Mr. Danforth took the time to build a relationship with Henry, to get to know who he was and what he needed. Mr. Danforth was a good fit.

* * *

The autism spectrum is wide and varied, and every autistic person is unique. People like Henry need someone looking out for them, particularly in overwhelming environments like school. The problem is that public schools are mostly worried about academics and test scores. They have to be—their success in those areas dictates the percentage of state and federal funding they get. Few schools have designated psychologists (most often, multiple schools share the same one). Teachers aren't psychologists, and asking them to be is not fair.

This puts kids with Asperger's in a particularly precarious spot. Many of these children are above average academically, even gifted in certain subjects. Special-education departments tend to focus on helping students with learning disabilities. But kids with Asperger's often don't need academic support. They need help navigating social interactions. When typical middle school boys are showing interest in girls and competitive sports, their Asperger's counterparts are often still playing with toys and building with Legos. The Tooth Fairy and Santa Claus are still very real for many of these kids, even as they approach the teen years.

My husband and I knew that the middle school where Henry was headed in September, with its 1,200 students and constantly changing schedule, was a disaster waiting to happen. And we knew that Henry's unusual mannerisms, rigid routines, and monotone speech would make him a target for bullies.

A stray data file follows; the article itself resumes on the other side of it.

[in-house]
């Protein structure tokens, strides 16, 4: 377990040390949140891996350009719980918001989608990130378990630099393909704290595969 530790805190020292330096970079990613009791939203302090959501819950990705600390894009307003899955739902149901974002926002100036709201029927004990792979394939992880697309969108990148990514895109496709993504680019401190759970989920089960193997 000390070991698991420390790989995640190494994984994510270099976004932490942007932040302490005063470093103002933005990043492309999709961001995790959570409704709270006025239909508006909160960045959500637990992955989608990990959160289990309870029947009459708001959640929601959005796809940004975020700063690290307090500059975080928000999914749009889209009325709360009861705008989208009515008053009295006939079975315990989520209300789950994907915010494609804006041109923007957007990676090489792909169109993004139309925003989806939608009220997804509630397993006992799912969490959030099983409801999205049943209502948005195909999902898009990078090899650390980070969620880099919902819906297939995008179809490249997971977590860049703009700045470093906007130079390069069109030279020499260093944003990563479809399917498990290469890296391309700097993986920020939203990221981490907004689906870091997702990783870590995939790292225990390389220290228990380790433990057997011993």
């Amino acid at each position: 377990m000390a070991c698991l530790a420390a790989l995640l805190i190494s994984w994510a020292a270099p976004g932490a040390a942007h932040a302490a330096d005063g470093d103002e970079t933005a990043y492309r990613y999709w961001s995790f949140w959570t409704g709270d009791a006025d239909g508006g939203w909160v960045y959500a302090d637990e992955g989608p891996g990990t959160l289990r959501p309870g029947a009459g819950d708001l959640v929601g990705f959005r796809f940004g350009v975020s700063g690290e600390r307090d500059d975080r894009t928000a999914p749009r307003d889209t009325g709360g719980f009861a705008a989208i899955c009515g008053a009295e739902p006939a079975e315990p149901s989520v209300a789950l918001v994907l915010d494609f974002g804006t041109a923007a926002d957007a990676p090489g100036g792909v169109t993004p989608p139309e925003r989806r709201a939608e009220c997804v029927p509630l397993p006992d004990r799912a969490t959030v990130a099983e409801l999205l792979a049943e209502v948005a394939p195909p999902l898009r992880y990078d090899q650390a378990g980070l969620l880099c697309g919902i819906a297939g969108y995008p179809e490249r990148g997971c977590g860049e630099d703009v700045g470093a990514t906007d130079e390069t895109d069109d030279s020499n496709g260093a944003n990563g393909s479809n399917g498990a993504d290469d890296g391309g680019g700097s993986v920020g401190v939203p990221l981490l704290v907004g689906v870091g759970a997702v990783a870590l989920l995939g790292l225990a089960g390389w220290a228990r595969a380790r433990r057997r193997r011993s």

When we met with Henry's counselors, psychologist, and administrators to discuss the transition, everyone assured us he would do just fine. But they could not offer him a specific person — an educational aide or a designated teacher — who would be responsible for guiding him through. After that meeting was over, I turned to Mr. Danforth and said, "I'm worried."

"I am too," he replied.

I went home and entered Henry's name in the lottery for two smaller charter schools. I spent the rest of that afternoon looking into private schools, but found that most of them were not only too expensive for us but also ill-equipped to deal with a student like Henry.

* * *

Later that June evening, while our two boys played happily in the backyard, I shared the day's events with my husband. I explained that even in a class with one of the most caring, competent teachers Henry had, I'd still needed to drive to school with a new shirt because Henry couldn't wear a pajama top in public. Henry's older sister had heard about the incident from her friends with younger siblings at Henry's school. The kids thought Henry was weird because "what fifth-grader cries over wearing a pajama top?"

My husband and I both sat silently for a moment. Then I said it: "I can't send him to the public middle school. I just can't."

My husband let out a sigh and replied, "I know."

I sat my son down later that week and asked him, "What do you think about homeschooling?"

"I don't think I'd like that."

Great. I'm out of options, buddy.

I pleaded, "But Henry, I feel like you're really nervous about going to the middle school next year, and that's part of why you've been really sad and upset lately. What do you think?"

"So I would stay home with you?"

"Yes. But we could try and find some outside classes, too. And you wouldn't get so tired at the end of the day, because we could take breaks when you needed them and get more done in less time."

"So the school day would be shorter?"